No wait, maybe not. Actually, he gets it; Stan is applying pressure and Martha’s reaction screams ‘guilty’. He can’t let her go on vacation (he also can’t let her spend time with her parents any more than Paige can stay with Tim).

Martha also needs that big change; in order to truly believe in her marriage, to make the pressure at work bearable, hubby has to drop all pretense – all vestiges of Clark have to go “I can’t take it” “ …. I can’t be here with you like this”.

In a scene that wouldn’t be out of place in the Twilight Zone a seemingly unworldly Clark purposefully removes the pins of his wig and then the hair piece itself. Martha is transfixed, staring open-mouthed at the transformation. All kinds of thoughts must flash through her discombobulated mind (‘Help, I Married a Reptile’) before Clark ruffles his full head of natural hair.

Phil’s huge call here – with Beeman so close, with Martha so fragile – is to not swap Martha for the contents of her burgeoning suitcase. All his training would have said wheel her out the door.

Instead, by the end, all that remains of Clark is a name. Sometimes, you have to wonder if Annalise’s demise left a lasting impression on Phil.

In Espionage Corner
We’re back to the Stinger storyline and in particular the back seat of a bogus CIA saloon where Abassin Zadran is sharing geo-political home truths and goat gutting techniques.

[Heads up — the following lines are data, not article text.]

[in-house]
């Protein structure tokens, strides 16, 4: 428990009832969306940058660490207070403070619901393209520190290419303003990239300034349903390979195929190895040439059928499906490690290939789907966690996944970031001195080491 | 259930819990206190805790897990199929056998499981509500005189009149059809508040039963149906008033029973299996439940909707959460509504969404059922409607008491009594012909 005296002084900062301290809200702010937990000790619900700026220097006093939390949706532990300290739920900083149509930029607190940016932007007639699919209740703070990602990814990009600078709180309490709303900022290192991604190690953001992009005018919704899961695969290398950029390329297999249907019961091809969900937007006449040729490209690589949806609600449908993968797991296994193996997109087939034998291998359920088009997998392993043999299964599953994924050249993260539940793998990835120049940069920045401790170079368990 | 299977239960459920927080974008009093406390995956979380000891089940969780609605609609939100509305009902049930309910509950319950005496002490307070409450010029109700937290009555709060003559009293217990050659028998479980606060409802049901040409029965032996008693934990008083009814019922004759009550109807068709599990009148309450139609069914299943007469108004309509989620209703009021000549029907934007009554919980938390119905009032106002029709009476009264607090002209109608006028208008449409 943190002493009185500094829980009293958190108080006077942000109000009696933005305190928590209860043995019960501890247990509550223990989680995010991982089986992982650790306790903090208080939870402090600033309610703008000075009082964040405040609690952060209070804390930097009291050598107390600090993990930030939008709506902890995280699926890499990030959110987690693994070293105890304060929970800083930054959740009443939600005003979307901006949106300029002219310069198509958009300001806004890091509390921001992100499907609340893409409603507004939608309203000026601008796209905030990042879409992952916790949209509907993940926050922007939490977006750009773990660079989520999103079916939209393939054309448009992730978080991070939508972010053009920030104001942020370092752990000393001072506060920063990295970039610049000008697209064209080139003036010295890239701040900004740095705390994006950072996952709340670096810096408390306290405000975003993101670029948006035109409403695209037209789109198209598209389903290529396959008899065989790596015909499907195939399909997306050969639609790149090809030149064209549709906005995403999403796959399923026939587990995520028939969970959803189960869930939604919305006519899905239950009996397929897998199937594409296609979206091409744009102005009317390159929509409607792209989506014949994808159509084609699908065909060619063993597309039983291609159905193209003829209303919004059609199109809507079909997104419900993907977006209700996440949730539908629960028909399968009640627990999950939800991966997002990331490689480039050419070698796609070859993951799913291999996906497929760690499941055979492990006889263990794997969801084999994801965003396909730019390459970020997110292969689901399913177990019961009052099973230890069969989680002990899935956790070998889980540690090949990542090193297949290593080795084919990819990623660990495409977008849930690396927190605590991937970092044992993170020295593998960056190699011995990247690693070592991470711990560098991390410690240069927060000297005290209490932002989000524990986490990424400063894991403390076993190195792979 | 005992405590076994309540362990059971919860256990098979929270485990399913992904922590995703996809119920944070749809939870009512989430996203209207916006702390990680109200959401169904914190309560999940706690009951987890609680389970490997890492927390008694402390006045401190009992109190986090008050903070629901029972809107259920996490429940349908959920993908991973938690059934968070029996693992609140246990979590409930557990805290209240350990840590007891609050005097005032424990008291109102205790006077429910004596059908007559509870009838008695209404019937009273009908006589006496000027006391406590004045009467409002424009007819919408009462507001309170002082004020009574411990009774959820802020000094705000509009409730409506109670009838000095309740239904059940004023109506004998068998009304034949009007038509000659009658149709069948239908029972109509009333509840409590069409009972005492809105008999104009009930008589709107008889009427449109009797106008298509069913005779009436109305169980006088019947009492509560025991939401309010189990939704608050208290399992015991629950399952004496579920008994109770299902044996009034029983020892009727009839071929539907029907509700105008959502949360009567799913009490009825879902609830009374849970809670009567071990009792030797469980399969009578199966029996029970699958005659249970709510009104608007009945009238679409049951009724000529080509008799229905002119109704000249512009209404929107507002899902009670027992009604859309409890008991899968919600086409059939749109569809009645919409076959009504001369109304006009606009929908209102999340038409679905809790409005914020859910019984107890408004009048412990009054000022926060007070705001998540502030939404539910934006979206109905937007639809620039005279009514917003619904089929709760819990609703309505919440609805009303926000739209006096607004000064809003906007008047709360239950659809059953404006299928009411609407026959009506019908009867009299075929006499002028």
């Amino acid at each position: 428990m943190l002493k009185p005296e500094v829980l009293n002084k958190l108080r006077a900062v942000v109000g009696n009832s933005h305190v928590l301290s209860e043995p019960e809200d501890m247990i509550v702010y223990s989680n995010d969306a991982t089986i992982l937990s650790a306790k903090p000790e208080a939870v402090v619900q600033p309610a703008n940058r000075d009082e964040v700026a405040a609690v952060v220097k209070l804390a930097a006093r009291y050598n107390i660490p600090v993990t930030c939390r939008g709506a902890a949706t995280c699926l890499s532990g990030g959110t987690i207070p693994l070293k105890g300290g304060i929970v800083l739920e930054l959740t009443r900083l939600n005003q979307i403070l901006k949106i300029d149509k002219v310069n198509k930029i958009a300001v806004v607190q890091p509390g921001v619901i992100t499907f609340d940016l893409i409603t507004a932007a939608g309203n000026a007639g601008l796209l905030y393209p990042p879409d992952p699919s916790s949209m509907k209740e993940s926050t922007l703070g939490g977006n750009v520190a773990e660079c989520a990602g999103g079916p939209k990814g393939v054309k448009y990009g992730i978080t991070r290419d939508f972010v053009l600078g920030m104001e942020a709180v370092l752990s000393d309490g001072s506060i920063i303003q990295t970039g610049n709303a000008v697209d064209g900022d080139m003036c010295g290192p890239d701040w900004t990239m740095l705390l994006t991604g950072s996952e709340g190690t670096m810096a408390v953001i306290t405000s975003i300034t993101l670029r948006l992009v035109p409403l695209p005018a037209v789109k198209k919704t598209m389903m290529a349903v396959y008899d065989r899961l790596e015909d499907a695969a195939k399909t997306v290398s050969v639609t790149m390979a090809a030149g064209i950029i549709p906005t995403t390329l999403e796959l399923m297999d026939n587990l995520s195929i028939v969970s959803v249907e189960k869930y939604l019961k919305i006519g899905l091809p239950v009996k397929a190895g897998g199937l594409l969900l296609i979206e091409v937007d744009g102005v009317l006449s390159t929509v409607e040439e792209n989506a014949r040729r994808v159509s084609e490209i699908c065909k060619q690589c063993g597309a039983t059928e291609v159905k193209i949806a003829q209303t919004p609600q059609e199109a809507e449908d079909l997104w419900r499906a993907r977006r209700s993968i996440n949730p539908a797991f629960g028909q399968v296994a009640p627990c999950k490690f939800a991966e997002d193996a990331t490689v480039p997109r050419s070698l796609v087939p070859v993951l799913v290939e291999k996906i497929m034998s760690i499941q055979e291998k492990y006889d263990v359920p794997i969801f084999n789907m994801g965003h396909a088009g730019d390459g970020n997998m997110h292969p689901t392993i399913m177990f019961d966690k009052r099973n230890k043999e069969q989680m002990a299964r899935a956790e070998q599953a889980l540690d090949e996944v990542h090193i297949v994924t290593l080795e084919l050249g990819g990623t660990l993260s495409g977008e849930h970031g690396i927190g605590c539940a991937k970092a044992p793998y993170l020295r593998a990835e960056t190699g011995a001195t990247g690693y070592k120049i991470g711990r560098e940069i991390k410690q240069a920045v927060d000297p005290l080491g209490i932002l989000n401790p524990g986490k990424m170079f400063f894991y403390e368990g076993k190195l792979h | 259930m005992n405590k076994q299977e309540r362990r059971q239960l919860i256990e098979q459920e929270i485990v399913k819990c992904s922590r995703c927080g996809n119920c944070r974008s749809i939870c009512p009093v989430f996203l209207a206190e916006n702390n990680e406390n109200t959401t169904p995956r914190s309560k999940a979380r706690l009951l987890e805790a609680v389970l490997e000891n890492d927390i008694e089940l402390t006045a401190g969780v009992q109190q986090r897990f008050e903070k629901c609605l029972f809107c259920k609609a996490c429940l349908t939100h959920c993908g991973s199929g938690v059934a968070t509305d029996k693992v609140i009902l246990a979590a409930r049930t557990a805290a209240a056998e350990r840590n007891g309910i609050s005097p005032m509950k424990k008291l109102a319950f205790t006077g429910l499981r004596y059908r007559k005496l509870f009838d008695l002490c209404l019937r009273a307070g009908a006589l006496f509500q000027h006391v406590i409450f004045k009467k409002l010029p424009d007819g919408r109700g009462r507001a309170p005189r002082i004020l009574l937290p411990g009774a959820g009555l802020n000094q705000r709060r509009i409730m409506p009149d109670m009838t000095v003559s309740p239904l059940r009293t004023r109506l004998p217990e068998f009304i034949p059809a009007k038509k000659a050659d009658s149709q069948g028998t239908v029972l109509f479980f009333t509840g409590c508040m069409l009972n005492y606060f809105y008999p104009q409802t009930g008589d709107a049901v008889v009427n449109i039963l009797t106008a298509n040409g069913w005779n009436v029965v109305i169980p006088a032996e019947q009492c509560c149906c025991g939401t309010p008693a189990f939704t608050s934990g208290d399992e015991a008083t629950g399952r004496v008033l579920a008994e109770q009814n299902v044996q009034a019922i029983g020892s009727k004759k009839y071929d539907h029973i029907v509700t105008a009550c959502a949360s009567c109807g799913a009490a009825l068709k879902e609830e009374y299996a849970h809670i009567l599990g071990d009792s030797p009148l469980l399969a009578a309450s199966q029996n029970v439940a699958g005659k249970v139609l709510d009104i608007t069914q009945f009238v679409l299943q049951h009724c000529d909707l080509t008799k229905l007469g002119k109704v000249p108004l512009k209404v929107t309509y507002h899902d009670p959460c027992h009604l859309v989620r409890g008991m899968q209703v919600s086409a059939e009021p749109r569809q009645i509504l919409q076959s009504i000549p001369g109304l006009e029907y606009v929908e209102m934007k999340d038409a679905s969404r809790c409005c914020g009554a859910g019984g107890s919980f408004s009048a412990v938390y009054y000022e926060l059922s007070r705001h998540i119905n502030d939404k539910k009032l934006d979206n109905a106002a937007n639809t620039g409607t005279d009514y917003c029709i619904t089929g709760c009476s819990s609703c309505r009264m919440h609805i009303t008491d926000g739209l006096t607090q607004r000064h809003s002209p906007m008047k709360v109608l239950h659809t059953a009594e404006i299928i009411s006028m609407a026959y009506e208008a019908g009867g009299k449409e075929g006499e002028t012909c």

“Why is there no war here, in America. My country is always at war, and for what it has nothing?” ”All we want is to live on the land of our fathers in peace”. It looked instructive for P to see up close the nature of the people eager to kill his eldest son.

Zadran’s world comprises family, tribe, martyrs, traitors and infidels, and precious little else. Later, Zadran does the goat thing, helping out one superpower against another – the wrong one as far as he is concerned, if there was ever a right one.

On my count we now up to five characters fighting for family: P&E, Paige, Martha and Abassin Zadran.

Arkady Ivanovich
We find stoic but likable Arkady pacing the smoky transcription room like an expectant father. He’s not happy. Soon he is summoning Ollie and Tatiana to tell them he is cancelling Zephyr.